Emily

Yes. That’s definitely true. It’s difficult though, because everything hurts more as well. When somebody doesn’t like this book, it feels extremely personal. It cuts deeper. But then the responses that are positive are so much better, because you know that you’ve done something completely honest, and you’ve given your whole self to the book.

Allison

And did your publisher respond to this one straight away as well? Was it immediately, “we love this?” Or was “well, you know, it’s okay, but you may want to rework the middle?”

Emily

I had worked on it really hard before sending it to them. So they didn’t get the dodgy first draft. And I’d had a couple of really trusted authors look over it as well, and so I had worked hard before I gave it to them. I so wanted it to be right. But yes, they responded straight away, and very positively, and I just thought, oh my goodness, I’ve actually done it.

Allison

So what’s your writing process? Are you a person who plans everything out in advance? Or are you someone who just sits down and writes? Are you on a certain number of words a day or how do you actually get your manuscript together?

Emily

No, I never learn from lack of planning. I continue to not plan. No, I always start from character, and so I do spend a lot of time writing words that are never going to be in the finished manuscript that are me getting to know my main character. And that’s fine. I think when I started out I thought, I can’t write all these words and not use them. I can’t just put them in the trash. But now I just accept that as part of the process and I don’t mind that at all.

I usually don’t really know what I’m writing about until I get to about half way into the novel, the first draft. And then of course that means I have to go back and write it all again.

Allison

Fix the first half. I am so relating to you right now.

Emily

So I do, I respond very well to those kinds of Nanowrimo challenges. I do respond well to setting myself goals. Not necessarily, I mean, I don’t write a novel in a month anymore. But I do, I line up chocolate eggs and I say to myself, “you cannot eat one unless you’ve written 500 words”. Like, it’s really, it’s not very sophisticated over here.

Allison

A Pavlovian kind of response going on here, I feel.

Emily

It works. It works!

Allison

Now, you actually worked with a songwriter to create a song for the novel, didn’t you? Why did you that? How did that come about?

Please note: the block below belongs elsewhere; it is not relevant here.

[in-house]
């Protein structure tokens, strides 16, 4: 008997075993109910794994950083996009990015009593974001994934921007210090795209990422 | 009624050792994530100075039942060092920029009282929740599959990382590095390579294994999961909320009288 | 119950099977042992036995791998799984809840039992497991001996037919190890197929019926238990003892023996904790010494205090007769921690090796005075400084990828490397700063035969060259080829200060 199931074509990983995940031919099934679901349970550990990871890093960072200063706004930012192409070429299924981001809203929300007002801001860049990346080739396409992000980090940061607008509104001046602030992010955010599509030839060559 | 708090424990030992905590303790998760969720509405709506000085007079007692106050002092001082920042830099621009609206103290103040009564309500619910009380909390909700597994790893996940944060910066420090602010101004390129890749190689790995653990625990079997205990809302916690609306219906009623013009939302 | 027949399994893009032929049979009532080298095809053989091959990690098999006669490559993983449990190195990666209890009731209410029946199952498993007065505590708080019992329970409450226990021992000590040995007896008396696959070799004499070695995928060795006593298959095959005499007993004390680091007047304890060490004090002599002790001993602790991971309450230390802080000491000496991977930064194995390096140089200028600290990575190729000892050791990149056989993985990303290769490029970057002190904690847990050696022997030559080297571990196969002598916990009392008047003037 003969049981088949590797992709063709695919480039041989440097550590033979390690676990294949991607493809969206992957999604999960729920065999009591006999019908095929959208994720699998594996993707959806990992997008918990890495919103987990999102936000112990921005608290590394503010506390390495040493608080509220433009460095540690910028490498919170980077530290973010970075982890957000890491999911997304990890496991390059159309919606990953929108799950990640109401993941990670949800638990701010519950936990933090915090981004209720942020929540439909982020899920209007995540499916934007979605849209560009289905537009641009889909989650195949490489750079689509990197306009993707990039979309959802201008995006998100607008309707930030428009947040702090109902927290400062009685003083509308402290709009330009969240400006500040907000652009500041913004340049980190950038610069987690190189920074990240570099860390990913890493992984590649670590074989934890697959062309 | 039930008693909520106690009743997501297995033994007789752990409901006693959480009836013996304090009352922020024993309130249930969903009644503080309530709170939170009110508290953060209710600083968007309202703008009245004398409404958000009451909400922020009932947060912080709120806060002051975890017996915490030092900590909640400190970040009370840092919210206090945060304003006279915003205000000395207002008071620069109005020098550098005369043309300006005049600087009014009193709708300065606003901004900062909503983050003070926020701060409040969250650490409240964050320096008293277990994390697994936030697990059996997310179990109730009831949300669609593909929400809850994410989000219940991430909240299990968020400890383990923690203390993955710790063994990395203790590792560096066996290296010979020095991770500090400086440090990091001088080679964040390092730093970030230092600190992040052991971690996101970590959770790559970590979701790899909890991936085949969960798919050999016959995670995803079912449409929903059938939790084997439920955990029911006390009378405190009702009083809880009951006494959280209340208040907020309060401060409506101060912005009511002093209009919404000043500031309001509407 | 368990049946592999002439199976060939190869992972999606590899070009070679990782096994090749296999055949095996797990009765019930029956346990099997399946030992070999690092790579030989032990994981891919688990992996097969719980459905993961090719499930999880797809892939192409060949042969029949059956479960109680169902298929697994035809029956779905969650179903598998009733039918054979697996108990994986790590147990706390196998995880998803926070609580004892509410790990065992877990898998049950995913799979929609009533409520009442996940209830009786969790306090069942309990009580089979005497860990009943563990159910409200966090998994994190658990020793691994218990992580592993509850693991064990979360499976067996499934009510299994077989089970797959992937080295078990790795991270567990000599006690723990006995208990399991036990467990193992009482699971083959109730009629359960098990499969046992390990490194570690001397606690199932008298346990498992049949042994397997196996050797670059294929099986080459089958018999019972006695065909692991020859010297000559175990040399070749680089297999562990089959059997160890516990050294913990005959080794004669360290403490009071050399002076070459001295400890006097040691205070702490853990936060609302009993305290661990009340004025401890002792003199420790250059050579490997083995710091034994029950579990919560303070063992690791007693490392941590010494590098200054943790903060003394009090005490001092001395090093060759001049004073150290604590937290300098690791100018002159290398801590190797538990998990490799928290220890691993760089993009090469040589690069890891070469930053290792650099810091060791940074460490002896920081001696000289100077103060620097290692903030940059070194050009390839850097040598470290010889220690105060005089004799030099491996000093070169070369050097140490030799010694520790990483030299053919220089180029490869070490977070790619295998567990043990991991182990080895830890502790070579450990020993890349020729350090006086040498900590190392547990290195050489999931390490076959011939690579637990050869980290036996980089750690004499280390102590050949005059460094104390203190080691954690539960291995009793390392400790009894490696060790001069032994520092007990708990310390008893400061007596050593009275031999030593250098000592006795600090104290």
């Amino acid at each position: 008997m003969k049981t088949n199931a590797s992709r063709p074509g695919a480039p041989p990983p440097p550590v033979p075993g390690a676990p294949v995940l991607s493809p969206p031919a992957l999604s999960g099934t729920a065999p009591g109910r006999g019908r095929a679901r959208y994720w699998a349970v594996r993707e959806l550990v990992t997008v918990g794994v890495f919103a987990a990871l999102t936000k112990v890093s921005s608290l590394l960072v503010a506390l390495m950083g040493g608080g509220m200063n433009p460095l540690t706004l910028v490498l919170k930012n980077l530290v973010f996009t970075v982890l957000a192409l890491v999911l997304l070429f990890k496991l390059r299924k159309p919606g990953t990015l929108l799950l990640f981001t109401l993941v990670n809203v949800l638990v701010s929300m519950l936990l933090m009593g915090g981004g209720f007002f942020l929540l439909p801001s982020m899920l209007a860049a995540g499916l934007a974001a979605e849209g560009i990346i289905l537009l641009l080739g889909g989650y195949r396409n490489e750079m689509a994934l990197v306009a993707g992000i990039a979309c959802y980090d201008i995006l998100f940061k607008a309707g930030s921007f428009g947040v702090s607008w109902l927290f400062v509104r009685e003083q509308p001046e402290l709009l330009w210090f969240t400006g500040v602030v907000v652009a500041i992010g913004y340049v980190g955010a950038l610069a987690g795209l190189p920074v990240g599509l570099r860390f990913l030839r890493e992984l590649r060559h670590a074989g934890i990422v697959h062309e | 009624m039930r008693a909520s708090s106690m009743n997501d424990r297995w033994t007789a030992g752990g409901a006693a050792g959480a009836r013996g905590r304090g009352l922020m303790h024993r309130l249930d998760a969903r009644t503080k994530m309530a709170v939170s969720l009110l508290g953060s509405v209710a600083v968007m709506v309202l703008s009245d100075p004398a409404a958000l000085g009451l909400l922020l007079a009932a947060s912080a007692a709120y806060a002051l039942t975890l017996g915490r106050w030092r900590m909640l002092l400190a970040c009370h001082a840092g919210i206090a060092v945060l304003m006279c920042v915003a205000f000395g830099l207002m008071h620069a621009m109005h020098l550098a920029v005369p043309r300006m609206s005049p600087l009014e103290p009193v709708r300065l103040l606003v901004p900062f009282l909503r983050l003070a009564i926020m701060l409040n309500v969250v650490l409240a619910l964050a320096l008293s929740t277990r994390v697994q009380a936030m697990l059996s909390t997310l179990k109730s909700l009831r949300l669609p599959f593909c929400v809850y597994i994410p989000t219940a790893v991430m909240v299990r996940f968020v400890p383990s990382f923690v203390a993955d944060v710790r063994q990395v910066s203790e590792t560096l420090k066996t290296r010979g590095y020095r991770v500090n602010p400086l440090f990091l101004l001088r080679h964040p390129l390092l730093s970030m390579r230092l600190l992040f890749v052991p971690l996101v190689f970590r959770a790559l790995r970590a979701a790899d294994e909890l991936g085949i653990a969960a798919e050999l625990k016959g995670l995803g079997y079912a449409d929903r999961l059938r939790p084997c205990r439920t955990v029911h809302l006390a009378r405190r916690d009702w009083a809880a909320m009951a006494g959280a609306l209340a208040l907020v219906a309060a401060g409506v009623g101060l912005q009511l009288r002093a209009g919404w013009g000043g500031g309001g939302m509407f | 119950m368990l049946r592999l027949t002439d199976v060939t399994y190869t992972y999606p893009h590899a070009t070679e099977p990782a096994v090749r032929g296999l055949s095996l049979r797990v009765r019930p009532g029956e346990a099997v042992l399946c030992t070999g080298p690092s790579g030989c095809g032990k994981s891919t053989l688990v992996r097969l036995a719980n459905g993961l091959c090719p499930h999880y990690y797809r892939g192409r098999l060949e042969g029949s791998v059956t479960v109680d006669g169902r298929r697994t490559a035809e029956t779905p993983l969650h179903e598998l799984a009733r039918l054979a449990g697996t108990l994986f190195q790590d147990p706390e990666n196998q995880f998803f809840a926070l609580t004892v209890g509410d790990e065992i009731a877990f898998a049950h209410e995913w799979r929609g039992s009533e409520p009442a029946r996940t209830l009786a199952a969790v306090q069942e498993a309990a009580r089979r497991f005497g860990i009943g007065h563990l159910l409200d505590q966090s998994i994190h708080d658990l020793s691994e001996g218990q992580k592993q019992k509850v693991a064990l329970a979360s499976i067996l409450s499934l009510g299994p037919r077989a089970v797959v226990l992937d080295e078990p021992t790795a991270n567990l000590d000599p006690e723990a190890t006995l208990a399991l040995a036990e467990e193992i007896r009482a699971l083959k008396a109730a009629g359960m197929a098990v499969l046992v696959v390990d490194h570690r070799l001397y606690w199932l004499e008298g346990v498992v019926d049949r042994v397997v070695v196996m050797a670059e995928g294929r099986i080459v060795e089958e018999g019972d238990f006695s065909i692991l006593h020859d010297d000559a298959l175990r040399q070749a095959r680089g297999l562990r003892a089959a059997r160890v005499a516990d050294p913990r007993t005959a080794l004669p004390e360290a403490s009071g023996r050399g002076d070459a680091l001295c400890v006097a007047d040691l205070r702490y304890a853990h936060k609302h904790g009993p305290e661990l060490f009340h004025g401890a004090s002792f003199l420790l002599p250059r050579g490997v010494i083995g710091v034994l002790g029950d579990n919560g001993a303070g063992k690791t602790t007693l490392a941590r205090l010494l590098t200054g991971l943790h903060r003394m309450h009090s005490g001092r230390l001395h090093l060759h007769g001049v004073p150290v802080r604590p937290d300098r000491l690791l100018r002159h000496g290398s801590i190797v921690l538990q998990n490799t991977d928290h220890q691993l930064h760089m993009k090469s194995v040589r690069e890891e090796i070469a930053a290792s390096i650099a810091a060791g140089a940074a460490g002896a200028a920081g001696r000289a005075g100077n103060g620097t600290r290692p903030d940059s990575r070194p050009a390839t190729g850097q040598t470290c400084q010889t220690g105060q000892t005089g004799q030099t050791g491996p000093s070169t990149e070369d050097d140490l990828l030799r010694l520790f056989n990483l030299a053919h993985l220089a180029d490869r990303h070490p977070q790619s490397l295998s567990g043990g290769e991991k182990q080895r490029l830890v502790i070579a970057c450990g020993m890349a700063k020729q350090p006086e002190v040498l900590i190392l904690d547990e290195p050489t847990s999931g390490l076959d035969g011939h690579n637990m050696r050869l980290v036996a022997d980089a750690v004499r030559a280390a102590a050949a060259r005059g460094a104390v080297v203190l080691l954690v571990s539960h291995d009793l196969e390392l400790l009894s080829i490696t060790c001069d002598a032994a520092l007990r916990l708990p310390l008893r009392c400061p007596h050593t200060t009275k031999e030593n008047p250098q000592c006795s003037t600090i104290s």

Emily

Well, I’ve known Tim Reid for years. He’s actually my partner’s best friend from high school. And I’ve just always loved his music. I think he is such a gorgeous sensitive songwriter. And I jokingly said to him, way before I’d even finished the manuscript, oh, it’s about a girl who’s learning to plan the guitar. Wouldn’t it be fun if we wrote a song for the book? And he was like, oh yeah, that’d be fun. And then I thought, well, why not? I really wanted to see what we could come up with. I just thought it would be gorgeous, and I thought it would be a bit different. And so he was up for it, so we did it.

Allison

Fantastic. So it’s actually on the website, isn’t it, if anybody wants to have a listen to the song? On your website?

Emily

Yes, it is. And he’s written all the actual music out, the guitar chords and everything. He is so great. He’s very, very patient. And he teaches kids to play as well. He’s just a beautiful soul. So it was lovely to work with him.

Allison

And did you write the lyrics then for the actual song?

Emily

No, he put them together and then we worked on them back and forth. He read the book and then he came up with some lyrics. And then we worked on those together.

Allison

And did you find the song writing process interesting from the perspective of, you know, it’s obviously quite different to writing… Like, you’re trying to encapsulate the whole book, aren’t you, in a sort of 3-minute song, which is quite a different process to writing the 65,000 or whatever it was words that you wrote initially. So how did you find that process of trying to capture the essence of the book in a song?

Emily